After his return, Patrick, now a deeply religious man, decided to study for the priesthood, and spent some many years in a monastery in France, in preparation for his new work. In 432, according to most sources, he was sent to Ireland to serve a local bishop. Upon landing he was met, according to legend, by one of the Irish chieftains, who threatened to kill him. Patrick won him over, and the man became a Christian. When the bishop died, Patrick was appointed successor. He would now serve the flock in a different way. 

In his 40 years in Ireland he attracted numerous followers, baptized thousands, and built churches -- for the people who had previously enslaved him. "I never had any reason," he wrote, "except the Gospel and his promises, ever to have returned to that nation from which I had previously escaped with difficulty." He died in 461 -- in Ireland, of course. 

Certainly a man worthy knowing about. For the Christian, Patrick poses an important question: would you be willing to serve a place where you had known heartache? And how much is the Gospel worth to you? For everyone, he offers a challenge: can you forgive the people who have wronged you? Could you even love them?

Wednesday, October 12, 2011

Are Things Still Sacred?

A great reflection from Archbishop Dolan on the importance of keeping certain days (seasons) sacred in our spiritual lives.

Thursday, October 6, 2011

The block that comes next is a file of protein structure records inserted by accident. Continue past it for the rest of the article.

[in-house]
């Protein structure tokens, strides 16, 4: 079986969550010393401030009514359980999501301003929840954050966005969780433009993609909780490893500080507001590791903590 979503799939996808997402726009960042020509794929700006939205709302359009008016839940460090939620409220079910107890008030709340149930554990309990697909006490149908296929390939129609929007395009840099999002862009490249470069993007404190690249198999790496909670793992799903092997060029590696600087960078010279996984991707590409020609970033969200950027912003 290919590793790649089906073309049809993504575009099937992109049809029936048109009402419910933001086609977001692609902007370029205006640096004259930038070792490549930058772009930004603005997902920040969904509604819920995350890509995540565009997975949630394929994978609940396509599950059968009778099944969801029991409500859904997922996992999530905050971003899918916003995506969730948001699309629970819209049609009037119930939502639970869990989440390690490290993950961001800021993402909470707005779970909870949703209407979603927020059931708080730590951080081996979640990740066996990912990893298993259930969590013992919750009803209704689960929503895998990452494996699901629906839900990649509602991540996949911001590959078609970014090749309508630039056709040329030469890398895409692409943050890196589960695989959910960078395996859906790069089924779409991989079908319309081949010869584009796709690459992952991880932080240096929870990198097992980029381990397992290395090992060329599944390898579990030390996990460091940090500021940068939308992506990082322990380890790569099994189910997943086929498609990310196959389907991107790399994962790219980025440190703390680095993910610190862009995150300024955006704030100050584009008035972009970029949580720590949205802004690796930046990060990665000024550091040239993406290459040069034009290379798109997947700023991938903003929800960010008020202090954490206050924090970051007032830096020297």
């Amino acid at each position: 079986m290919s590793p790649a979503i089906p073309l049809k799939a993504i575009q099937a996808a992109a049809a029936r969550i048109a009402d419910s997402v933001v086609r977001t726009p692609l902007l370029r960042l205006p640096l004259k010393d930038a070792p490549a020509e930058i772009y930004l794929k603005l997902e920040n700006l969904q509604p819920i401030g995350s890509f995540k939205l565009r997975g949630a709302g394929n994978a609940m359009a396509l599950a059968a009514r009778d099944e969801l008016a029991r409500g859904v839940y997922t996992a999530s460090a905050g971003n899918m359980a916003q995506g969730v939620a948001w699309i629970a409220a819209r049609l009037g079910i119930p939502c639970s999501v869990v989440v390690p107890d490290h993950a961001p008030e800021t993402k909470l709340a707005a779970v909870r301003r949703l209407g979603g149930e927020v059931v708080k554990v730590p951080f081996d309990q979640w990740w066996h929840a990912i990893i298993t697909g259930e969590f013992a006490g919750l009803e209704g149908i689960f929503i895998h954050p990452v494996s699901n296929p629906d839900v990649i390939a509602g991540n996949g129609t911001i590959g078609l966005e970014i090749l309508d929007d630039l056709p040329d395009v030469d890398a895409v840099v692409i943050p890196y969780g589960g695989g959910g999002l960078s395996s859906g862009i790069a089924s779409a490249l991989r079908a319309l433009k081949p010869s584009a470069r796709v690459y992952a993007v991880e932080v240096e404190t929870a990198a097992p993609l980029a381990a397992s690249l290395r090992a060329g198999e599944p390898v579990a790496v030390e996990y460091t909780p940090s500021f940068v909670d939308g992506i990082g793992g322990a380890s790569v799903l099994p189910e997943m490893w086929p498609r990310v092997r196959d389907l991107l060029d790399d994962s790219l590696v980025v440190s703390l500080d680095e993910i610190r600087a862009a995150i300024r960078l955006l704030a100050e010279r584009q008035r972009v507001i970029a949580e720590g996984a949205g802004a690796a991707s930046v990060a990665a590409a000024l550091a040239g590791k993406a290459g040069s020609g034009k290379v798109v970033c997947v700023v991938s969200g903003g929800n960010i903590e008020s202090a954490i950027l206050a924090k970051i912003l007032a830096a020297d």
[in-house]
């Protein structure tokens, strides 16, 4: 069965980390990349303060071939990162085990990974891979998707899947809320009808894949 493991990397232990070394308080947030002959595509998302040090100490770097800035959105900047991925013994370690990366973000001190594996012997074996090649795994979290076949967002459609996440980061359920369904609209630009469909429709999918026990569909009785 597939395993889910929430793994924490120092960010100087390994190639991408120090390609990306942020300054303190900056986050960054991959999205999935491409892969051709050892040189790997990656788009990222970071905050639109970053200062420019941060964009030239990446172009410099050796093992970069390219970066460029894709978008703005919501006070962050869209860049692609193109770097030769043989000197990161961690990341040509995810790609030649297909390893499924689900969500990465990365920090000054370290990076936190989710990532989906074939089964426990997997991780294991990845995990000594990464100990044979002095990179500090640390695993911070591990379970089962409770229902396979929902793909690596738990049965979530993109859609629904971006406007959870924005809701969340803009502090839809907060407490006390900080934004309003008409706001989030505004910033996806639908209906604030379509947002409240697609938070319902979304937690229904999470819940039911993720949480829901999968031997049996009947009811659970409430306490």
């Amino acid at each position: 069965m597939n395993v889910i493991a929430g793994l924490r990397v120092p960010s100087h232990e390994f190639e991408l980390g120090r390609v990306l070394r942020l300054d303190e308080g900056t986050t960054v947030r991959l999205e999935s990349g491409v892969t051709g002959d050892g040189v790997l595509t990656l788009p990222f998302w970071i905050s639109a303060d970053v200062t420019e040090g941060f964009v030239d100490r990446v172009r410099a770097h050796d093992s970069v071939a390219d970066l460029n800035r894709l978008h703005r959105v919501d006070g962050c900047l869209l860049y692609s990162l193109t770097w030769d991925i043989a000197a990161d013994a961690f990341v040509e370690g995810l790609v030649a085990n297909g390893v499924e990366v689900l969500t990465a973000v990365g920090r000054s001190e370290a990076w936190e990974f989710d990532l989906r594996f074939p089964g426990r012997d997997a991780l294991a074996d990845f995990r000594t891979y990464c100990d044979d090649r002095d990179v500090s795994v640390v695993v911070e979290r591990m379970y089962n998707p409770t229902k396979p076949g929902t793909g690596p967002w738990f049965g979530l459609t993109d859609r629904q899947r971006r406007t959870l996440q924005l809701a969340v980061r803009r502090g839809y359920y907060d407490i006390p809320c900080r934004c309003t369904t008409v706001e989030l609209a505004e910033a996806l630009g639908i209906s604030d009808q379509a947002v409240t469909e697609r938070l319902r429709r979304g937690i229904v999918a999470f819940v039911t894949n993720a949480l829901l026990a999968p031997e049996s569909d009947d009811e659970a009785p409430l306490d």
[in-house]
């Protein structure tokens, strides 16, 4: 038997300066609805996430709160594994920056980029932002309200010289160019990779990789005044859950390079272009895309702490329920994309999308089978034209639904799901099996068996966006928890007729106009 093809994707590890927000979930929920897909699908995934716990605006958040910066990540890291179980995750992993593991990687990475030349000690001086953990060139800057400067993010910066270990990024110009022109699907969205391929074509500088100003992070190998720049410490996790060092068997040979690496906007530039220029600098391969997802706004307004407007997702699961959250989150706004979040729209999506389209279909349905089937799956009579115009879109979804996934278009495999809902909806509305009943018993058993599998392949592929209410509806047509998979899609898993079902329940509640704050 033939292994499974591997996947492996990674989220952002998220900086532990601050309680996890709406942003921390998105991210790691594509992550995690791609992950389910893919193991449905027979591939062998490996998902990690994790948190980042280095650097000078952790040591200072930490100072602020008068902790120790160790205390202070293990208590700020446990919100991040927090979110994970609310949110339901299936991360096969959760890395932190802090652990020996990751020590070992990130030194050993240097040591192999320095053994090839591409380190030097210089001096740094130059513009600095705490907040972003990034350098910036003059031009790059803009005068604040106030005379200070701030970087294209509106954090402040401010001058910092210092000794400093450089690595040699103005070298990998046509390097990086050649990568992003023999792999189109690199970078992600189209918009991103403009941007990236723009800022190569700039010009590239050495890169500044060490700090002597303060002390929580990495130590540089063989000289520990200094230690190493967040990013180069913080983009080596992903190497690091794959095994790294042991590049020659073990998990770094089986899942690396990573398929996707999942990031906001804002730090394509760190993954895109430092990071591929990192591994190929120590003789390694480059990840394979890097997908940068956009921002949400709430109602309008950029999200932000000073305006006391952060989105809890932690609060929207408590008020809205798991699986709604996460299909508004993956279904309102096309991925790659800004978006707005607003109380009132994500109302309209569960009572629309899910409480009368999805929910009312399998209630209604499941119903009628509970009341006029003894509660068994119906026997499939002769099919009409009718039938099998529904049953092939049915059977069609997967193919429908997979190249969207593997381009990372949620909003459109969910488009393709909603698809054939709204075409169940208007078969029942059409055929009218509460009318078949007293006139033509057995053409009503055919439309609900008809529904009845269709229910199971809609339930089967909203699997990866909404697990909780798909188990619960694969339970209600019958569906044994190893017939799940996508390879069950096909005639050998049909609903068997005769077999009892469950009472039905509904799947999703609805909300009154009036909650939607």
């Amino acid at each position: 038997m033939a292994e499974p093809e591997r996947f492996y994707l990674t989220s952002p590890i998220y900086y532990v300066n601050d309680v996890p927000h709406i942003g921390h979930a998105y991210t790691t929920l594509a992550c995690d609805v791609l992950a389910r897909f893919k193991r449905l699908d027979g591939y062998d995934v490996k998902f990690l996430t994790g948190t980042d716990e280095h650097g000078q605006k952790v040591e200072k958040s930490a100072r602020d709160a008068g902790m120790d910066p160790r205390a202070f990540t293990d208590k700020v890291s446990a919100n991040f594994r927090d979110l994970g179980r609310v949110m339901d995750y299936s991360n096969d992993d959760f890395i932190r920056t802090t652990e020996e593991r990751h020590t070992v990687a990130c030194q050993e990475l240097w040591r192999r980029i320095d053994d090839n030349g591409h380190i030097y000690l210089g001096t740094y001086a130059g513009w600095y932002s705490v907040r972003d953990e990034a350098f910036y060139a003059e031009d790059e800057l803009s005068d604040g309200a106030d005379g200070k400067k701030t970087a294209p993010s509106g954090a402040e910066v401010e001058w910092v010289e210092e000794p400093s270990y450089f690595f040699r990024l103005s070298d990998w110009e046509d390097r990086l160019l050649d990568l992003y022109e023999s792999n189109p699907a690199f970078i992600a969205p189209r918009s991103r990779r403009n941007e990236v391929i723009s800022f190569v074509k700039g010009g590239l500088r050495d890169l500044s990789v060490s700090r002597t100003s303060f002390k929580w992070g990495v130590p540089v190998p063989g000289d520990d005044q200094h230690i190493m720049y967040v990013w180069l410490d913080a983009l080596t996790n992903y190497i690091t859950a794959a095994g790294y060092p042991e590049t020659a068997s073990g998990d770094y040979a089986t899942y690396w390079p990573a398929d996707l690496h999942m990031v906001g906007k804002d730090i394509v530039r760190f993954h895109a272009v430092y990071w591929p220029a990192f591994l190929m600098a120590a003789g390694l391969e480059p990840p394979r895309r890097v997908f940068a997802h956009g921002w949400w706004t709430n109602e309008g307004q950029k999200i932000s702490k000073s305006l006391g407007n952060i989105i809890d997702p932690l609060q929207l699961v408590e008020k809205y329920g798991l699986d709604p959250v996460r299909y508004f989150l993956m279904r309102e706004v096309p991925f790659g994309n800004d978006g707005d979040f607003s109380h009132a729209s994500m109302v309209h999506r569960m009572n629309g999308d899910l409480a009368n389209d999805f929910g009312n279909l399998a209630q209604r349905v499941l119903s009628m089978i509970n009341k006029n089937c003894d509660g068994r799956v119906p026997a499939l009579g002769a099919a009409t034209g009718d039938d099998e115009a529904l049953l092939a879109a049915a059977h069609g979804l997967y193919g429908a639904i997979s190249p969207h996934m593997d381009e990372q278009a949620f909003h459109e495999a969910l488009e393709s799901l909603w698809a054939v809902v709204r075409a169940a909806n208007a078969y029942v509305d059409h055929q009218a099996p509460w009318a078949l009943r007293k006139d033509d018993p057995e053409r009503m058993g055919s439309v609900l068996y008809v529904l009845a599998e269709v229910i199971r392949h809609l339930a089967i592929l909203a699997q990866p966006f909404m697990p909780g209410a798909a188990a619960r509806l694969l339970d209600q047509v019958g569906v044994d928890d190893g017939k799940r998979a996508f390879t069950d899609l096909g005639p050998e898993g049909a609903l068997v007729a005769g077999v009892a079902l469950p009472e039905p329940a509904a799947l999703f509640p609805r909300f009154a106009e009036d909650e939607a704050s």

How did I miss the Feast of St. Francis??

St. Francis is one of my favorite Saints, but school and life have been so busy lately that I completely forget to blog on his feast day - October 4th.  So today you get extra St. Francis stuff.

A Great Excerpt from "Between Heaven and Mirth" by James Martin, SJ on the humor of St. Francis

A St. Francis Bio 

And since St. Francis was known for his love of animals and many parishes often have an animal blessing as part of the celebration of his feast, you get a picture of my pets.  Pray for yours!

Sunday, September 25, 2011

The Surprisingly Joyful Theology of 1 Thessalonians

This is a combination of many of my favorite spiritual subjects: James Martin, SJ, St. Paul, and Joy...check it this except from James Martin, SJ's new book.  I've already pre-ordered the book.

Rejoice Always!!


A nice reflection on vocations.  We will cover this later in the year.

Friday, September 9, 2011

A Moving Tribute to an Ordinary Hero of September 11th

A piece done by ESPN that remembers the man who led people to safety after terrorists struck the World Trade Center on September 11th -- a former Boston College lacrosse player whose trademark was a red bandanna

A Reflection on 9/11 by Fr. James Martin, SJ

and a well done reflection - Click Here

Monday, August 8, 2011

A Baseball Career Sustained by Unwavering Faith

Enjoy this excellent story from a few days ago about Florida Marlins Manager Jack McKeon. It really is an inspiring story about a devout Catholic. 

Wednesday, July 20, 2011

Archbishop Chaput to Philadephia

Pope Benedict has accepted the retirement of Cardinal Rigali of Philadelphia and has named Archbishop Charles Chaput to succeed him.